Several years ago, Suparna Rajaram noticed a strange sort of contagion in a couple she was close to. One partner acquired dementia—and the other lost the nourishing pleasures of joint reminiscence. “When the other person cannot validate shared memories,” said Rajaram, “they are both robbed of the past.”
From this observation came a keen and enduring interest in the social nature of memory, an area of scholarship occupied mostly by philosophers, sociologists, and historians—and notably unattended to until recently by cognitive psychologists.
So Rajaram, a psychology professor at Stony Brook University, began to specialize in “collaborative memory”—or how people learn and remember in groups. People generally believe that collaboration helps memory—but does it always? “How is memory shaped by being experienced in a social context?” These are the questions Rajaram investigates in the lab—and addresses in a new paper published in Current Directions in Psychological Science, a journal of the Association for Psychological Science.
Some findings in the field of collaborative memory research have been counter intuitive. For one, collaboration can hurt memory. Some studies have compared the recall of items on lists by “collaborative groups,” or those who study together, and “nominal groups,” in which individuals work alone and the results are collated. The collaborative groups remembered more items than any single person would have done alone. But they also remembered fewer than the nominal groups did by totaling the efforts of its solitary workers. In other words, the collaborators’ whole was less than the sum of its parts.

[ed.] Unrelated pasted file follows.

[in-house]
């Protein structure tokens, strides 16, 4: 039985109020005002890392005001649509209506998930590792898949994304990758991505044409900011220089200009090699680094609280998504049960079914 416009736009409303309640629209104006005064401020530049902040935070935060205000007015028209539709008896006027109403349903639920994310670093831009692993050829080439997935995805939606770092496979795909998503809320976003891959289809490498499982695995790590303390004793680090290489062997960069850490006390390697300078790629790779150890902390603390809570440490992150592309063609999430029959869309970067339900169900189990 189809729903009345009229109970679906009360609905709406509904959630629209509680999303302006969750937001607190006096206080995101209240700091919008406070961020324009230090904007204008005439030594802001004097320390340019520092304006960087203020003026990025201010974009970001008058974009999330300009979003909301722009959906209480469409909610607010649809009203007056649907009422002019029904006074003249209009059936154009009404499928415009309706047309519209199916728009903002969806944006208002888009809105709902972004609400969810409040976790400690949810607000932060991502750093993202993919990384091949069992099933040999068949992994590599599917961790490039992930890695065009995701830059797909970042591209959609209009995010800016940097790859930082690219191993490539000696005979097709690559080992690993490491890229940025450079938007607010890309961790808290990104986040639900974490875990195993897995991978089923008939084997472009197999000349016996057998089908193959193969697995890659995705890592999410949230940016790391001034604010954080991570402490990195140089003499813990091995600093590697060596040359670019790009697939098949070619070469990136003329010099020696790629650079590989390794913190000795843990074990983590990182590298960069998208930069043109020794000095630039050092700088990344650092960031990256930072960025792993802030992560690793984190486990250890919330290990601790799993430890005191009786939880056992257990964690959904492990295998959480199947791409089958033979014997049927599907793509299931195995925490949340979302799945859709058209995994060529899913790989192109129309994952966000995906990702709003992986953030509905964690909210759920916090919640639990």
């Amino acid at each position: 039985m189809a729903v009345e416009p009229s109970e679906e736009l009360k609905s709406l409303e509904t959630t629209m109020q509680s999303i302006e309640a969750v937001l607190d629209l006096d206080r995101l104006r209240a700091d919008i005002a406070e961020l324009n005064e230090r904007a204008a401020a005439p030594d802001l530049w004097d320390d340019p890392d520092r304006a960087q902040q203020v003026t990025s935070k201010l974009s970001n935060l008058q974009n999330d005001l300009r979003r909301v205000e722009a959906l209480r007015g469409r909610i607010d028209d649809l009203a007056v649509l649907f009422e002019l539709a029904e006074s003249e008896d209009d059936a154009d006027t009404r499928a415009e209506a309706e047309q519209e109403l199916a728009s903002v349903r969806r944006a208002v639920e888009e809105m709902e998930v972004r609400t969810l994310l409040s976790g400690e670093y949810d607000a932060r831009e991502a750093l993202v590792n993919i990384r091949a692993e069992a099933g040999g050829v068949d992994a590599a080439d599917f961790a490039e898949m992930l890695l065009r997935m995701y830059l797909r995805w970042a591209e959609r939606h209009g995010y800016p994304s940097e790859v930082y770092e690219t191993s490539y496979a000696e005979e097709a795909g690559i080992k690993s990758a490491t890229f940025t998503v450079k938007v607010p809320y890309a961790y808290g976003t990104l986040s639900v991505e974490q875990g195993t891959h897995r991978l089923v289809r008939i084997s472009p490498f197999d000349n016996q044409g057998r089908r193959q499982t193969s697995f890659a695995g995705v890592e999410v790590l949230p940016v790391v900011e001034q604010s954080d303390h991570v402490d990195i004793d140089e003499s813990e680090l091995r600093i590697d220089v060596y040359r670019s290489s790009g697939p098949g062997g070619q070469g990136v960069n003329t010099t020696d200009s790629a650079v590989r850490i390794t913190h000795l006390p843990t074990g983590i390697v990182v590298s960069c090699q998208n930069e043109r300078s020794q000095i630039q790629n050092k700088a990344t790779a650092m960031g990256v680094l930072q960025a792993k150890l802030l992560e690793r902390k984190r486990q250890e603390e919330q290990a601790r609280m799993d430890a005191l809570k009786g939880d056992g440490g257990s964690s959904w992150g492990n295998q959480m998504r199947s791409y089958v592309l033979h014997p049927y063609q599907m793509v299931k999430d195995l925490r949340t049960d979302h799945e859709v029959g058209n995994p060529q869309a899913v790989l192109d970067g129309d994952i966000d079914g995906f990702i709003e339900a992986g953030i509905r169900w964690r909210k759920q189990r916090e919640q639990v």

This so-called “collaborative inhibition” affects recall for all sorts of things, from word pairs to emotionally laden events; it affects strangers or spouses, children or adults. It is, in scientific lingo, “robust.”
What explains this? One dynamic is “retrieval disruption”: Each person remembers in his or her own way, and compelled to listen to others, can’t use those strategies effectively. Sometimes that effect fades. Sometimes it squashes the memories for good, causing “post collaborative forgetting.” Then there’s “social contagion” of errors, wherein a group member can implant erroneous recollections in another’s memory.
On the other hand, collaborative learning helps—which is why people hold it in high esteem. Individuals recall different information or events; after time, they can get together, contribute their bits, and reeducate each others’ memories and expand the group’s recall, mitigating the costs of collaboration. People can also correct each other’s erroneous memories, a process Rajaram and her colleagues call “error pruning.” Or they can “cross-cue”—bring up recollections that jog memories others have forgotten.
Rajaram’s work involves small groups in the controlled laboratory environment. Yet, like others in her field, she believes it can inform the understanding of the wider “networks in which social memory phenomena are occurring”—classrooms, institutions, communities, subcultures, or nations.
“If a small group can reshape memories, we see how individuals come to hold certain viewpoints or perspectives,” she says. “That can serve as a model for how collective identities and histories are shaped.”